The Dead Poets' Society is a film about conflict and passion. It is set in a Vermont school, Welton Academy and the scenes largely involve the teacher, Professor John Keating and his students.
The story starts out as a bright young, but shy student Todd Anderson (Ethan Hawke) is sent to a religious boarding school where there is little room for other than academic struggle. He arrives in his room where he meets his roommate Neil Perry who is a bright and mischievous youth who can't escape from the critical and oppressive eye of his father. The two of them, along with the rest of their friends form a tight bond with their English teacher, Mr. Keating (Robin Williams).
Robin Williams is well cast as the independent, passionate, and caring teacher. Keating is a man who teaches because he loves to teach. He gives more than just knowledge to his students.
He inspires them. He urges them to "seize the day,"ÃÂ to seek out their dreams and to believe in themselves. His teaching techniques are unconventional and appeal to the boys' imaginations. He earns their respect and becomes their friend and mentor. Largely driven by a sense of tradition, the school imposes out-dated teaching techniques on both its teachers and its students. The students are encouraged to mindlessly take in facts and regurgitate them on command. The teachers are expected to teach according to a rigid set of rules. Keating believes that education requires the student to think for himself. He must be free to question and to learn in the way that he learns best. Few schools accept this basic premise and Welton Academy is no exception. Keating rejects tradition and refuses to teach by the old methods. The school refuses to accept change. And so the battle begins.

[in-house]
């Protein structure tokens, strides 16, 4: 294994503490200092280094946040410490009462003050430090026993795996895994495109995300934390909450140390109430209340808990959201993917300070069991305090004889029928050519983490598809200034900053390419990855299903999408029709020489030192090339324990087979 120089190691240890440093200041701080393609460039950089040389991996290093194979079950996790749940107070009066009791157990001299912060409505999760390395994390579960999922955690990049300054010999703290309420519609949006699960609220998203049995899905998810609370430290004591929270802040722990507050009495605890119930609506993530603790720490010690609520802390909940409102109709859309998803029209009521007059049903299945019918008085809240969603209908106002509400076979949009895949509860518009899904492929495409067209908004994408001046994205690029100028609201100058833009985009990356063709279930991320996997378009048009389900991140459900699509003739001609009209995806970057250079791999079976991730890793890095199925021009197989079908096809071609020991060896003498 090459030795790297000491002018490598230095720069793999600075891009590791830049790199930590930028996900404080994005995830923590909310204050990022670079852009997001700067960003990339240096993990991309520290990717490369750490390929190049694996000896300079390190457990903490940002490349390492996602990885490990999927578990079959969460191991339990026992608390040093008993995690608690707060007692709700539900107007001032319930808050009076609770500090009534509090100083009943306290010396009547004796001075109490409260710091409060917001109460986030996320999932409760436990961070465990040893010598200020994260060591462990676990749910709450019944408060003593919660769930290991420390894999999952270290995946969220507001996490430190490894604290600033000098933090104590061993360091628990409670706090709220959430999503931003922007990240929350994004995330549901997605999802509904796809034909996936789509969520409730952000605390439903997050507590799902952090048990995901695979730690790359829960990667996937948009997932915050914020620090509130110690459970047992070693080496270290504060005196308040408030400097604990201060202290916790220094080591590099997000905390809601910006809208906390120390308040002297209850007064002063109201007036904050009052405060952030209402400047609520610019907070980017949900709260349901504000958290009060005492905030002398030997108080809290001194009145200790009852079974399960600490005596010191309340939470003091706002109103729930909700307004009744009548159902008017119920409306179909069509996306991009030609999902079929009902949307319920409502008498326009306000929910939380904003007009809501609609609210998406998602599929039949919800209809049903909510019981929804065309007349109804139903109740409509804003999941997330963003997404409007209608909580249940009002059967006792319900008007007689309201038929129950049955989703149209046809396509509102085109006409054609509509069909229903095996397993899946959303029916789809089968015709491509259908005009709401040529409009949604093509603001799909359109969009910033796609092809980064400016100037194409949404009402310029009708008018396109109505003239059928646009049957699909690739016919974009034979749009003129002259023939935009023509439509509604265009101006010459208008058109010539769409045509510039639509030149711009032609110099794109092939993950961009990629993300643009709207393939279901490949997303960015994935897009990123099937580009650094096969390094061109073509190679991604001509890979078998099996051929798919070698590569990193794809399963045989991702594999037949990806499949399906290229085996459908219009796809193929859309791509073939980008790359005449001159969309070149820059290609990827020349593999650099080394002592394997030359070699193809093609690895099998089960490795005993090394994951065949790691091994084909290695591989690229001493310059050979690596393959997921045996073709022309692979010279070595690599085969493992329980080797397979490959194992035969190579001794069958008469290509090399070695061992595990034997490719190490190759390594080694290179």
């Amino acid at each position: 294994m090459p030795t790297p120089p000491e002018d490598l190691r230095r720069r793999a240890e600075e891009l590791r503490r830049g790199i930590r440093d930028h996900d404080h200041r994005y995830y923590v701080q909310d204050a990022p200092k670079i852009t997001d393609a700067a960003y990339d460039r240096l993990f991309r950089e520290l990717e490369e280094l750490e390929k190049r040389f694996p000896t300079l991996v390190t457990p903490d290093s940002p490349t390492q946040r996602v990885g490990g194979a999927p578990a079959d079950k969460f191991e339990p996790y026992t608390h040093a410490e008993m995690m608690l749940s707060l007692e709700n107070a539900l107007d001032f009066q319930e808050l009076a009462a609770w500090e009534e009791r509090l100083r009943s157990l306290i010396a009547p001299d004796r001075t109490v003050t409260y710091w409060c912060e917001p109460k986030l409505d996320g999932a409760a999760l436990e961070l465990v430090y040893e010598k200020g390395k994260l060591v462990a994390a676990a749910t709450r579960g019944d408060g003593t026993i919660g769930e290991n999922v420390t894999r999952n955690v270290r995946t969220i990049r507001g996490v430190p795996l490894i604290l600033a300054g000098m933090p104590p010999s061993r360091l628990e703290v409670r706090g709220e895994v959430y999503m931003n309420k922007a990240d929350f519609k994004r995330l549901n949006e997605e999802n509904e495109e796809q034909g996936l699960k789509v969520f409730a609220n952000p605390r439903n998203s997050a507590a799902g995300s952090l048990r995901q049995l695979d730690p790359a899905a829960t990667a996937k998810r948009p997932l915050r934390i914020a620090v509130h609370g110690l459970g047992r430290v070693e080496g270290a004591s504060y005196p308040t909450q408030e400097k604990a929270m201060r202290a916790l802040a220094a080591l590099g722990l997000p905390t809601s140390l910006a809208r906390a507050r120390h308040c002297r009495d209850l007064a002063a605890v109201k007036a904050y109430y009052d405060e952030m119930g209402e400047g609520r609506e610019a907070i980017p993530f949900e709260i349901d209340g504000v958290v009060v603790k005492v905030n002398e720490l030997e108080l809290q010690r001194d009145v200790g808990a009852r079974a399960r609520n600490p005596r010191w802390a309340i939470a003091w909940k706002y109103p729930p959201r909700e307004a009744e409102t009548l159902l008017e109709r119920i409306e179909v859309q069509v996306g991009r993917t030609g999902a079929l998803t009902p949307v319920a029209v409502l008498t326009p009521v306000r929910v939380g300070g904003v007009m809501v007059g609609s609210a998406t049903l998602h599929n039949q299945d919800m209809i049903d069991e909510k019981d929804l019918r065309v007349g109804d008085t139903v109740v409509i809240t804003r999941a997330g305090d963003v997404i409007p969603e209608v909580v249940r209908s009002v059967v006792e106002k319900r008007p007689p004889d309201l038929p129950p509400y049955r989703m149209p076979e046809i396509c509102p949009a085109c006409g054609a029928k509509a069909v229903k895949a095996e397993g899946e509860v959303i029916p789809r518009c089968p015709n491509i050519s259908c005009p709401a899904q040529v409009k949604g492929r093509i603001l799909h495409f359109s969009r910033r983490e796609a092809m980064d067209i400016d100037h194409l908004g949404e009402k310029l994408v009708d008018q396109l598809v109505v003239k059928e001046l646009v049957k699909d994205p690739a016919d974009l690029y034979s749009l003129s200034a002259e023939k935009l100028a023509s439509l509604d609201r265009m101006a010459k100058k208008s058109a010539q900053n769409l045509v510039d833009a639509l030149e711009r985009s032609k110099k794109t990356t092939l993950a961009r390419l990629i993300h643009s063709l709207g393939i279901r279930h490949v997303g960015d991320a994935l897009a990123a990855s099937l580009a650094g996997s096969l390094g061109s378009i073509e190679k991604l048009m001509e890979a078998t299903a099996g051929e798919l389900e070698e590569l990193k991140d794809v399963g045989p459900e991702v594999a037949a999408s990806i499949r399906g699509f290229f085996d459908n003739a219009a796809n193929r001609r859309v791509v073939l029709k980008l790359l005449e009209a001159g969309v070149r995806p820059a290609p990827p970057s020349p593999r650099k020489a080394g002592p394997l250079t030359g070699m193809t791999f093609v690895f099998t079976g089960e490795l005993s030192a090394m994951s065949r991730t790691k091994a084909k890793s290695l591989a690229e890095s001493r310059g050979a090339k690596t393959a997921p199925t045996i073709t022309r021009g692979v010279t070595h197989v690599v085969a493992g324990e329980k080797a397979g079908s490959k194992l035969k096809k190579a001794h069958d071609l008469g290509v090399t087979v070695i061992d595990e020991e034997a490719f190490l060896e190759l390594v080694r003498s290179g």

Each student also has his own personal battle to wage. And one student in particular, Neil, is faced with a very unfair choice. The conflict between Neil and his father make for some infuriating scenes. His father is a very dominant man who does not allow Neil to decide his own future, resulting in a tragic outcome. I would have liked to see Neil triumph over his father and leave home to pursue his dream. This is probably the only part of the movie that I think could have been different. But I did like the fact that the director didn't follow today's Hollywood hero loses the battle but graciously triumphs over evil at the end. He told the story as if were true, with no sugar coatings at all.
This film has to be seen. It is well made, well cast and extremely moving. It would be difficult to find a more inspiring movie. I highly recommend that you see it.